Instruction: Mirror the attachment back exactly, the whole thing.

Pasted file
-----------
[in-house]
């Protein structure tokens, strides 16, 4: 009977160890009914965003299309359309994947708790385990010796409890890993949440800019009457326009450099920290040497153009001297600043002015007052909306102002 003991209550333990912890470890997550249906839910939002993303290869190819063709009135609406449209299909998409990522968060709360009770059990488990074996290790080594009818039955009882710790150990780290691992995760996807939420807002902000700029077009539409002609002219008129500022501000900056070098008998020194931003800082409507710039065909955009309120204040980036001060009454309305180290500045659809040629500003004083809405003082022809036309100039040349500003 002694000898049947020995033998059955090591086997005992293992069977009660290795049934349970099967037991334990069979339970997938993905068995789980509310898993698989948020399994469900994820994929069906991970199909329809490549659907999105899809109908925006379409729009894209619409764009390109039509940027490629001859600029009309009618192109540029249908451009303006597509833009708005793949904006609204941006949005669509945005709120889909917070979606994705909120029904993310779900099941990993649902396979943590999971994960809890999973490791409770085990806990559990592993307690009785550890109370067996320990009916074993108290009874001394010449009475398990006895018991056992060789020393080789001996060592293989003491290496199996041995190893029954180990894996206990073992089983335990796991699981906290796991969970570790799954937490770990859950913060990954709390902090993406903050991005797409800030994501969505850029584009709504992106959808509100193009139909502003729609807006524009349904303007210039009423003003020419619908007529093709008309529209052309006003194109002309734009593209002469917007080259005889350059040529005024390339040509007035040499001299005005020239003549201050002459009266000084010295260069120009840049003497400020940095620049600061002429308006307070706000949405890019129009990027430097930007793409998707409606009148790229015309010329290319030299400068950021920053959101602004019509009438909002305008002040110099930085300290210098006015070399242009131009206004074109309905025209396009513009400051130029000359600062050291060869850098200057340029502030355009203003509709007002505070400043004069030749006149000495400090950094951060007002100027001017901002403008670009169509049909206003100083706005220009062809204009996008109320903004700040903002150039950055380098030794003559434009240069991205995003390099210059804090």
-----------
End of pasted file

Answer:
[in-house]
């Protein structure tokens, strides 16, 4: 009977160890009914965003299309359309994947708790385990010796409890890993949440800019009457326009450099920290040497153009001297600043002015007052909306102002 003991209550333990912890470890997550249906839910939002993303290869190819063709009135609406449209299909998409990522968060709360009770059990488990074996290790080594009818039955009882710790150990780290691992995760996807939420807002902000700029077009539409002609002219008129500022501000900056070098008998020194931003800082409507710039065909955009309120204040980036001060009454309305180290500045659809040629500003004083809405003082022809036309100039040349500003 002694000898049947020995033998059955090591086997005992293992069977009660290795049934349970099967037991334990069979339970997938993905068995789980509310898993698989948020399994469900994820994929069906991970199909329809490549659907999105899809109908925006379409729009894209619409764009390109039509940027490629001859600029009309009618192109540029249908451009303006597509833009708005793949904006609204941006949005669509945005709120889909917070979606994705909120029904993310779900099941990993649902396979943590999971994960809890999973490791409770085990806990559990592993307690009785550890109370067996320990009916074993108290009874001394010449009475398990006895018991056992060789020393080789001996060592293989003491290496199996041995190893029954180990894996206990073992089983335990796991699981906290796991969970570790799954937490770990859950913060990954709390902090993406903050991005797409800030994501969505850029584009709504992106959808509100193009139909502003729609807006524009349904303007210039009423003003020419619908007529093709008309529209052309006003194109002309734009593209002469917007080259005889350059040529005024390339040509007035040499001299005005020239003549201050002459009266000084010295260069120009840049003497400020940095620049600061002429308006307070706000949405890019129009990027430097930007793409998707409606009148790229015309010329290319030299400068950021920053959101602004019509009438909002305008002040110099930085300290210098006015070399242009131009206004074109309905025209396009513009400051130029000359600062050291060869850098200057340029502030355009203003509709007002505070400043004069030749006149000495400090950094951060007002100027001017901002403008670009169509049909206003100083706005220009062809204009996008109320903004700040903002150039950055380098030794003559434009240069991205995003390099210059804090």